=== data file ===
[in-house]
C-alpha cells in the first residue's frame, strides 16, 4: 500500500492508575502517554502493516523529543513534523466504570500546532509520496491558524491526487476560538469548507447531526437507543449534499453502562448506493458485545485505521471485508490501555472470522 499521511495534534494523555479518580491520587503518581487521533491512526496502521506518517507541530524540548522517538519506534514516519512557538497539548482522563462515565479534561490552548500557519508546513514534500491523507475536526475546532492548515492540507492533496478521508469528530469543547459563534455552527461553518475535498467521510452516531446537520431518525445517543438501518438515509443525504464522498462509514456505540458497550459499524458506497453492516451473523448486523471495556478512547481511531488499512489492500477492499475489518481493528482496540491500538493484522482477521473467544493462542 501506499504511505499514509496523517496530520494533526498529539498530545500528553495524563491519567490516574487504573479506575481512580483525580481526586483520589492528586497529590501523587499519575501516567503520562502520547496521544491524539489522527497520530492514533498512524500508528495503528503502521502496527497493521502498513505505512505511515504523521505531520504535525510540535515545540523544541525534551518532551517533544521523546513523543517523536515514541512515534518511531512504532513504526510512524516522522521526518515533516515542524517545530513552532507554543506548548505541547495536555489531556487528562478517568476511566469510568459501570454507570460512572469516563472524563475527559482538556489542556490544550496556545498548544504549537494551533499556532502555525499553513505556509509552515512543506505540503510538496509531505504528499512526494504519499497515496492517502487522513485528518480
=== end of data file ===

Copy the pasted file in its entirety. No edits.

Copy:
[in-house]
C-alpha cells in the first residue's frame, strides 16, 4: 500500500492508575502517554502493516523529543513534523466504570500546532509520496491558524491526487476560538469548507447531526437507543449534499453502562448506493458485545485505521471485508490501555472470522 499521511495534534494523555479518580491520587503518581487521533491512526496502521506518517507541530524540548522517538519506534514516519512557538497539548482522563462515565479534561490552548500557519508546513514534500491523507475536526475546532492548515492540507492533496478521508469528530469543547459563534455552527461553518475535498467521510452516531446537520431518525445517543438501518438515509443525504464522498462509514456505540458497550459499524458506497453492516451473523448486523471495556478512547481511531488499512489492500477492499475489518481493528482496540491500538493484522482477521473467544493462542 501506499504511505499514509496523517496530520494533526498529539498530545500528553495524563491519567490516574487504573479506575481512580483525580481526586483520589492528586497529590501523587499519575501516567503520562502520547496521544491524539489522527497520530492514533498512524500508528495503528503502521502496527497493521502498513505505512505511515504523521505531520504535525510540535515545540523544541525534551518532551517533544521523546513523543517523536515514541512515534518511531512504532513504526510512524516522522521526518515533516515542524517545530513552532507554543506548548505541547495536555489531556487528562478517568476511566469510568459501570454507570460512572469516563472524563475527559482538556489542556490544550496556545498548544504549537494551533499556532502555525499553513505556509509552515512543506505540503510538496509531505504528499512526494504519499497515496492517502487522513485528518480